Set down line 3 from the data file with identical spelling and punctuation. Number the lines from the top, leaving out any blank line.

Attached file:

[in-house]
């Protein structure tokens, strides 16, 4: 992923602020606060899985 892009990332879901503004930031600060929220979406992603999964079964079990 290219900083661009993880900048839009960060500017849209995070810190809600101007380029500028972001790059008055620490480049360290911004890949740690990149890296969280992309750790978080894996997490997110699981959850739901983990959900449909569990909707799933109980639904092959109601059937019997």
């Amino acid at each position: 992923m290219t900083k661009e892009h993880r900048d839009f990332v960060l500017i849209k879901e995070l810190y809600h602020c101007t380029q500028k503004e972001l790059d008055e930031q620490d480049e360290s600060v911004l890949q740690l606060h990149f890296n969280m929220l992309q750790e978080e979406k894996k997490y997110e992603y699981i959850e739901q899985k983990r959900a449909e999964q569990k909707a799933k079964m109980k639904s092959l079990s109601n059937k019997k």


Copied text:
């Amino acid at each position: 992923m290219t900083k661009e892009h993880r900048d839009f990332v960060l500017i849209k879901e995070l810190y809600h602020c101007t380029q500028k503004e972001l790059d008055e930031q620490d480049e360290s600060v911004l890949q740690l606060h990149f890296n969280m929220l992309q750790e978080e979406k894996k997490y997110e992603y699981i959850e739901q899985k983990r959900a449909e999964q569990k909707a799933k079964m109980k639904s092959l079990s109601n059937k019997k």